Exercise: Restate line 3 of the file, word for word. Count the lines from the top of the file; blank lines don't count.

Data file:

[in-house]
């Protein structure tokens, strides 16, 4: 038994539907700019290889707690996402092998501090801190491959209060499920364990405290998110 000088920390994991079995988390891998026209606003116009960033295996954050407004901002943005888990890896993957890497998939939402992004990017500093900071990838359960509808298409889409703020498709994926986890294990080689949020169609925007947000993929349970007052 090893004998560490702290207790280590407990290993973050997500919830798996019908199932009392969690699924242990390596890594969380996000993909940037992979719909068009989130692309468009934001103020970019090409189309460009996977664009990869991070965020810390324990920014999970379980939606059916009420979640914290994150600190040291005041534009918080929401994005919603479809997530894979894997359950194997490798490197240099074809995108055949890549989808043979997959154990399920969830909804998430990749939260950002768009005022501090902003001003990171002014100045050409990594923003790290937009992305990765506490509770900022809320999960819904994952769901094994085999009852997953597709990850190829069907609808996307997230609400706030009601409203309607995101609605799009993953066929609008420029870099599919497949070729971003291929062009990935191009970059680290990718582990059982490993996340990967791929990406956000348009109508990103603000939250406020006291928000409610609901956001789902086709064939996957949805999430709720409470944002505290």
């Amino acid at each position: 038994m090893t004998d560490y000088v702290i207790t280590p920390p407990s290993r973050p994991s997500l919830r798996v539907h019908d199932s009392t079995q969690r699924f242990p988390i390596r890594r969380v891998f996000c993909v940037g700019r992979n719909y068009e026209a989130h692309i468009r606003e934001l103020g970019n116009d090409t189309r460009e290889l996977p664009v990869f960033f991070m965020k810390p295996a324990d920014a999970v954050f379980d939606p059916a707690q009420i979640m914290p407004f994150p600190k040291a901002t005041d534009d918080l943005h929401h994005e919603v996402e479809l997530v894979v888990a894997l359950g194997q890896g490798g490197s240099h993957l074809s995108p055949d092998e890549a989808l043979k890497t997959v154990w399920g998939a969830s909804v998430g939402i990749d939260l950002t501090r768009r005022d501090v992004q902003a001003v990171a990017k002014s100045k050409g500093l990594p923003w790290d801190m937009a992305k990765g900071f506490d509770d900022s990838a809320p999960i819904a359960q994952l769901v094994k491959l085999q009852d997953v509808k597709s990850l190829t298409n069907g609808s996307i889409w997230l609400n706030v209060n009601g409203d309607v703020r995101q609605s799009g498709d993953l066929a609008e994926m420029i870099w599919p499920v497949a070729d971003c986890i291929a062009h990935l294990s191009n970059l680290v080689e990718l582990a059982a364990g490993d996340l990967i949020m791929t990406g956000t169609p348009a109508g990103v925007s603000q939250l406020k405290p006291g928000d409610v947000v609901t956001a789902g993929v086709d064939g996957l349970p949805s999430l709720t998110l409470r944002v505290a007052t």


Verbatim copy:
């Amino acid at each position: 038994m090893t004998d560490y000088v702290i207790t280590p920390p407990s290993r973050p994991s997500l919830r798996v539907h019908d199932s009392t079995q969690r699924f242990p988390i390596r890594r969380v891998f996000c993909v940037g700019r992979n719909y068009e026209a989130h692309i468009r606003e934001l103020g970019n116009d090409t189309r460009e290889l996977p664009v990869f960033f991070m965020k810390p295996a324990d920014a999970v954050f379980d939606p059916a707690q009420i979640m914290p407004f994150p600190k040291a901002t005041d534009d918080l943005h929401h994005e919603v996402e479809l997530v894979v888990a894997l359950g194997q890896g490798g490197s240099h993957l074809s995108p055949d092998e890549a989808l043979k890497t997959v154990w399920g998939a969830s909804v998430g939402i990749d939260l950002t501090r768009r005022d501090v992004q902003a001003v990171a990017k002014s100045k050409g500093l990594p923003w790290d801190m937009a992305k990765g900071f506490d509770d900022s990838a809320p999960i819904a359960q994952l769901v094994k491959l085999q009852d997953v509808k597709s990850l190829t298409n069907g609808s996307i889409w997230l609400n706030v209060n009601g409203d309607v703020r995101q609605s799009g498709d993953l066929a609008e994926m420029i870099w599919p499920v497949a070729d971003c986890i291929a062009h990935l294990s191009n970059l680290v080689e990718l582990a059982a364990g490993d996340l990967i949020m791929t990406g956000t169609p348009a109508g990103v925007s603000q939250l406020k405290p006291g928000d409610v947000v609901t956001a789902g993929v086709d064939g996957l349970p949805s999430l709720t998110l409470r944002v505290a007052t």